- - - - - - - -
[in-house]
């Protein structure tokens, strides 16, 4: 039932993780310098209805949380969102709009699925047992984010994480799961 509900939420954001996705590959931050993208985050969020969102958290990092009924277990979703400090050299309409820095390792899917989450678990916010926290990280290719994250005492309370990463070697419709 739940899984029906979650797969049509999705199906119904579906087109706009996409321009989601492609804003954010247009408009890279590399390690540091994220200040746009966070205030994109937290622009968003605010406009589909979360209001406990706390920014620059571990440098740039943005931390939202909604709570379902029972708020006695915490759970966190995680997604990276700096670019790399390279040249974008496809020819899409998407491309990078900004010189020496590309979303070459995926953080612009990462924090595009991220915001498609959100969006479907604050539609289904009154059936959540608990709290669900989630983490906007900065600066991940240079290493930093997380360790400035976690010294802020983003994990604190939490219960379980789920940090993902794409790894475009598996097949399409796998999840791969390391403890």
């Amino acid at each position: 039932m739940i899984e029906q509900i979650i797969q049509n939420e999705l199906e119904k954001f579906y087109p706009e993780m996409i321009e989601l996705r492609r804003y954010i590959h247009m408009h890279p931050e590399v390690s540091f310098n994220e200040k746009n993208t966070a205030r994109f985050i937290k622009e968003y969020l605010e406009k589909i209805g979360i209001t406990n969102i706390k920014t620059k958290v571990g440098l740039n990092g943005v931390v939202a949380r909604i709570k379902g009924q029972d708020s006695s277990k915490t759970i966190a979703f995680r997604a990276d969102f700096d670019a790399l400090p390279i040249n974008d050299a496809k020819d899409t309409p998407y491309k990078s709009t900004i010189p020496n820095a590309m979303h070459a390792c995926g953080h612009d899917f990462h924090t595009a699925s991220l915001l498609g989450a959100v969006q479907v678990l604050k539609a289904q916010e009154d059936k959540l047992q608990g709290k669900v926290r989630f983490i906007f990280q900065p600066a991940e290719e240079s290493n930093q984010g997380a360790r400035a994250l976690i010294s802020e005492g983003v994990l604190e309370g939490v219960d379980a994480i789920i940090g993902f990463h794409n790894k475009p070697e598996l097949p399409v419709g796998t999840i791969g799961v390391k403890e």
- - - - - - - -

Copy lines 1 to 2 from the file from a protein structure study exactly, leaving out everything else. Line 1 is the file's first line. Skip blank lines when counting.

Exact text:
[in-house]
């Protein structure tokens, strides 16, 4: 039932993780310098209805949380969102709009699925047992984010994480799961 509900939420954001996705590959931050993208985050969020969102958290990092009924277990979703400090050299309409820095390792899917989450678990916010926290990280290719994250005492309370990463070697419709 739940899984029906979650797969049509999705199906119904579906087109706009996409321009989601492609804003954010247009408009890279590399390690540091994220200040746009966070205030994109937290622009968003605010406009589909979360209001406990706390920014620059571990440098740039943005931390939202909604709570379902029972708020006695915490759970966190995680997604990276700096670019790399390279040249974008496809020819899409998407491309990078900004010189020496590309979303070459995926953080612009990462924090595009991220915001498609959100969006479907604050539609289904009154059936959540608990709290669900989630983490906007900065600066991940240079290493930093997380360790400035976690010294802020983003994990604190939490219960379980789920940090993902794409790894475009598996097949399409796998999840791969390391403890």